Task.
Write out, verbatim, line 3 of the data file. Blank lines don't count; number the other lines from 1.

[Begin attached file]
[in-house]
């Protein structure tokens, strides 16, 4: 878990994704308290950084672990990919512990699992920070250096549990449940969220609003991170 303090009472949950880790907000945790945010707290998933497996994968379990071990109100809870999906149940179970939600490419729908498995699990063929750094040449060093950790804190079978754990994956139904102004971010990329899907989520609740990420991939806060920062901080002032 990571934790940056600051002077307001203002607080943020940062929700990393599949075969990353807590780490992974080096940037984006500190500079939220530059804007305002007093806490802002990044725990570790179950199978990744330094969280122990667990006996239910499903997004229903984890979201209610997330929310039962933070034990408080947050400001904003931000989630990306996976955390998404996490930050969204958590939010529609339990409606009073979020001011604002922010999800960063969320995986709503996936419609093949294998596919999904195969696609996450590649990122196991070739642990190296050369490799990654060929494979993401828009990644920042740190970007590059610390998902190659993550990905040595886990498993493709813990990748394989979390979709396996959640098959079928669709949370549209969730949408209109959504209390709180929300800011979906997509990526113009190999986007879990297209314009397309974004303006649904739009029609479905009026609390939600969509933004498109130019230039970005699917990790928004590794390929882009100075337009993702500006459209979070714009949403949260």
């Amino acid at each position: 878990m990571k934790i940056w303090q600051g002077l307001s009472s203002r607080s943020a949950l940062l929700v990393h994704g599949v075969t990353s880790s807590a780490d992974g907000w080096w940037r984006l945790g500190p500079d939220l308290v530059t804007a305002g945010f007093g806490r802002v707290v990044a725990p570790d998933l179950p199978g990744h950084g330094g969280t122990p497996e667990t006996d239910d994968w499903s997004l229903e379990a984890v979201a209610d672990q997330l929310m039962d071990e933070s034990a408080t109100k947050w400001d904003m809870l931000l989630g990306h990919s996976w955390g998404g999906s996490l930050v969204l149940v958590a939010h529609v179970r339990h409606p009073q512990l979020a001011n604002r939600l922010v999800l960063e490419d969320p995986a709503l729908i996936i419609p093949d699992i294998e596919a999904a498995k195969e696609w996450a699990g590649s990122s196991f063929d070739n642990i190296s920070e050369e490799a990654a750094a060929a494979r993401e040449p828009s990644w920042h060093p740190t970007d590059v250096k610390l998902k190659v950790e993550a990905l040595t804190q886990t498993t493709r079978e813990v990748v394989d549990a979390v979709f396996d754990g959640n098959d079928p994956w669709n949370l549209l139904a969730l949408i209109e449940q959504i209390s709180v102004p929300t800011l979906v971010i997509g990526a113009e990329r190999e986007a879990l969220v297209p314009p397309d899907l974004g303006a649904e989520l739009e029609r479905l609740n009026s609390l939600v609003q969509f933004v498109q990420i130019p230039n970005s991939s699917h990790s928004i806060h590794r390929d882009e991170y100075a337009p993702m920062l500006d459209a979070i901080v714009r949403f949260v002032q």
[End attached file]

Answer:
């Amino acid at each position: 878990m990571k934790i940056w303090q600051g002077l307001s009472s203002r607080s943020a949950l940062l929700v990393h994704g599949v075969t990353s880790s807590a780490d992974g907000w080096w940037r984006l945790g500190p500079d939220l308290v530059t804007a305002g945010f007093g806490r802002v707290v990044a725990p570790d998933l179950p199978g990744h950084g330094g969280t122990p497996e667990t006996d239910d994968w499903s997004l229903e379990a984890v979201a209610d672990q997330l929310m039962d071990e933070s034990a408080t109100k947050w400001d904003m809870l931000l989630g990306h990919s996976w955390g998404g999906s996490l930050v969204l149940v958590a939010h529609v179970r339990h409606p009073q512990l979020a001011n604002r939600l922010v999800l960063e490419d969320p995986a709503l729908i996936i419609p093949d699992i294998e596919a999904a498995k195969e696609w996450a699990g590649s990122s196991f063929d070739n642990i190296s920070e050369e490799a990654a750094a060929a494979r993401e040449p828009s990644w920042h060093p740190t970007d590059v250096k610390l998902k190659v950790e993550a990905l040595t804190q886990t498993t493709r079978e813990v990748v394989d549990a979390v979709f396996d754990g959640n098959d079928p994956w669709n949370l549209l139904a969730l949408i209109e449940q959504i209390s709180v102004p929300t800011l979906v971010i997509g990526a113009e990329r190999e986007a879990l969220v297209p314009p397309d899907l974004g303006a649904e989520l739009e029609r479905l609740n009026s609390l939600v609003q969509f933004v498109q990420i130019p230039n970005s991939s699917h990790s928004i806060h590794r390929d882009e991170y100075a337009p993702m920062l500006d459209a979070i901080v714009r949403f949260v002032q």